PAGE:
Posted on 14/7/2021
A cover letter is a unique selling tool when applying for your next role. The accuracy and detail that you provide will set you up for a successful interaction with the hiring manager, and with any luck, a face-to-face interview to further sell your skills and experience.
Here are 6 tips to help improve your cover letter:
Cover letters should be succinct and to the point. That means you’ll really need to think about the content you include and make sure the experience you outline is relevant to the advertised position, and in particular, the position description. We recommend two pages maximum. Any more than that, and you will lose the attention of the hiring manager or the recruiter as they will have numerous cover letters to review as part of the screening process and a limited amount of time to complete this task. If there is a contact person listed on the job advertisement, it can be helpful to call or email them and ask what criteria is important to address within the cover letter.
Avoid using the same generic cover letter for each application. The cover letter is your “sales” tool, it’s the reason a recruiter or hiring manager will view your resume and call you for an interview. Ensure that you demonstrate how your skills are relevant to the specific role and use examples that show what you’ve achieved. Articulate why you’re the only person capable of doing this job. To this end, dot points are a great addition to your cover letter as they are eye catching and draw in the reader as they scan your letter for the important and relevant information.
Most employers want to see passion in a cover letter. Why this role? Why this business? And why this position is right for you at this point in time? Once you have addressed these key areas, connect this with your key attributes and experiences. Taking the time to speak to these areas within your cover letter is a really important factor in whether your application will progress to the next stage of the process, so don’t miss out on this opportunity to showcase your motivations and what you could bring to the role if you were successful in winning the position.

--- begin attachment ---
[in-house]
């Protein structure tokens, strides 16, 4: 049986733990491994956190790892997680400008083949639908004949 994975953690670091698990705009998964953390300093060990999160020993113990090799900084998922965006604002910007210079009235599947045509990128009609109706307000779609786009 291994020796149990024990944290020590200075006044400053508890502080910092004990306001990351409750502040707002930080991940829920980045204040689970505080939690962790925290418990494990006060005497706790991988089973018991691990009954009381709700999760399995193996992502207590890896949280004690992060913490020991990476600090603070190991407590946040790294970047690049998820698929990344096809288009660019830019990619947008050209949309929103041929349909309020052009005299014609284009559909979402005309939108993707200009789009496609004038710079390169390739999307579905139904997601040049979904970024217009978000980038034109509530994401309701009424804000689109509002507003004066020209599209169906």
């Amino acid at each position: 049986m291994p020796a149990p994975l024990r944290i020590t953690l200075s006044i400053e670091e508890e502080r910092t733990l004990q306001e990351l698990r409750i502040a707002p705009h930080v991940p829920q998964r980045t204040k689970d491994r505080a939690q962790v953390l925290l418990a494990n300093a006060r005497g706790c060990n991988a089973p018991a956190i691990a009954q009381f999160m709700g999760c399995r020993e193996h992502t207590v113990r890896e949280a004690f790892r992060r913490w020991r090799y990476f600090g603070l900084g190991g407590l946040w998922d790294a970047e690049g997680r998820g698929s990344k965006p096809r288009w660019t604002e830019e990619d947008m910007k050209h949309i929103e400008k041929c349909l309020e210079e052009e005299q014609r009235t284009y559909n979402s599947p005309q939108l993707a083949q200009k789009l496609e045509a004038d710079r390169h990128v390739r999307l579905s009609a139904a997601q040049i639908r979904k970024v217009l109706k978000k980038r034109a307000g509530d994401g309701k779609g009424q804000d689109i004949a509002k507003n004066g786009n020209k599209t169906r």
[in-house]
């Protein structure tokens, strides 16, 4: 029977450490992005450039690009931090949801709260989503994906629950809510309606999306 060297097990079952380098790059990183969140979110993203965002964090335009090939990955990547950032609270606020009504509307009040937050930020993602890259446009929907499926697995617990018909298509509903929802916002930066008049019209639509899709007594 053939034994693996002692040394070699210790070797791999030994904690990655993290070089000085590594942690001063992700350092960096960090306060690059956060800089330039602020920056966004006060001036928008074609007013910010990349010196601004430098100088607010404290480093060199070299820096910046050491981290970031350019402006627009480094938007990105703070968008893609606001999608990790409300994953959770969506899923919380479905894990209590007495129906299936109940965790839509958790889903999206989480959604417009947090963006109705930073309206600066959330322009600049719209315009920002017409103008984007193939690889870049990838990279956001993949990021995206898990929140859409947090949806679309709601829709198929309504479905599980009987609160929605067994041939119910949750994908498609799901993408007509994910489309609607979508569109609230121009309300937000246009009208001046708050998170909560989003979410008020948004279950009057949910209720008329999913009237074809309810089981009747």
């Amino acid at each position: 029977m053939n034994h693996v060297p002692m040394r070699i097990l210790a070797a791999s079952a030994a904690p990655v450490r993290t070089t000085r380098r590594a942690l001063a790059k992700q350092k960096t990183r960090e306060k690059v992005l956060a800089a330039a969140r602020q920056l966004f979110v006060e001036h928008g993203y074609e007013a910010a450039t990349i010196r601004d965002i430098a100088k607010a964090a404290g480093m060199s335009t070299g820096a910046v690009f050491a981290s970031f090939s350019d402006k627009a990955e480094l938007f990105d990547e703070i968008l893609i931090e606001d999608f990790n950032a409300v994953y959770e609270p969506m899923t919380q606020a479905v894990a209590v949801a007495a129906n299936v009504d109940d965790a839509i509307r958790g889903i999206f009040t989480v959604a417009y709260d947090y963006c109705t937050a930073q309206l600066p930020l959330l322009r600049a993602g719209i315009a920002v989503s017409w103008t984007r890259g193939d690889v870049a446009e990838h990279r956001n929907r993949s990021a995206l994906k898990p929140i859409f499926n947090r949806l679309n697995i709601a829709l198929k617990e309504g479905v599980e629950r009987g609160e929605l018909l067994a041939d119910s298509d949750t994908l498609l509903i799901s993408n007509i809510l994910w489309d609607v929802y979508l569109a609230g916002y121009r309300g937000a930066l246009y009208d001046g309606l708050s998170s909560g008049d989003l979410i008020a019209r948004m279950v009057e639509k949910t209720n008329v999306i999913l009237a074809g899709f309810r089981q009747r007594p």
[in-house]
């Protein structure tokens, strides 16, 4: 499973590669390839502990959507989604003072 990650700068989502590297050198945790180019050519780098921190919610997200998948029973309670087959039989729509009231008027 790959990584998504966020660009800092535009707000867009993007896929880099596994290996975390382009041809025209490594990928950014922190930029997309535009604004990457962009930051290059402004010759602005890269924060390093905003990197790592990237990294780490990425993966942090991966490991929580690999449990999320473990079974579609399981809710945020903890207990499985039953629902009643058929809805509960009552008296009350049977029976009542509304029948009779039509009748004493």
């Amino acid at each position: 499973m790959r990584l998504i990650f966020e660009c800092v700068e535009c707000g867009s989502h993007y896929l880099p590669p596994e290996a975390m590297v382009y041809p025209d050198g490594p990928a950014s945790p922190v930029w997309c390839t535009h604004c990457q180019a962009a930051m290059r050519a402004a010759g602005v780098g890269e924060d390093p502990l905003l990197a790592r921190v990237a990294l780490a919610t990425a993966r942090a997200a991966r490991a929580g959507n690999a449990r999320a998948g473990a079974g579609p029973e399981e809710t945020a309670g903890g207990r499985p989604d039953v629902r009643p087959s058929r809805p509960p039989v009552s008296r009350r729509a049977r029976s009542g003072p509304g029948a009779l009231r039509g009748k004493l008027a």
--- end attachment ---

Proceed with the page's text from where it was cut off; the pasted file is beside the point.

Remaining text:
This is your chance to use your creative license to stand out from the crowd. Something we see candidates often confuse is including their mission, values or career goals in their resume rather than their cover letter. This approach takes up valuable real estate from their resume, which should strictly be a functional document conveying your skills and experiences. Instead, the cover letter is the best place for these statements and conveying your motivation to work with the hiring organisation. Another tip is to add some subtle colour highlights to the font to make certain sections of your letter more enticing or use italics or bold for key areas of interest. We always recommend saving your cover letter as a PDF file so that the format doesn’t change when viewed on different computers or when printed.
Always refer to the job title and/or application reference number for each job application. Your job is to make it as easy as possible for the hiring manager or recruiter who often have multiple job vacancies at any one time. Another common mistake is that candidates often forget to address their cover letter to the hiring manager in question. If a name is provided at the bottom of a job ad, address it to that person. Ensure that your personal contact information is also provided on your accompanying cover letter.
Check for grammar and spelling mistakes, then re-check again. A cover letter is often your first impression to a potential employer, so take your time to make it perfect. Mistakes signal that you’re unprofessional and lack an eye for detail. The same goes for your CV, attention to detail is a common trait that employers want to see. So, to give your application the best possible chance, proofread carefully before hitting the submit button.
Matthew has been an executive recruiter and business manager for over 15 years, developing his skills both locally and internationally.
Nicole has over 15 years’ experience in the commercial and social impact space. She is a skilled marketer, adviser and strategic communicator.
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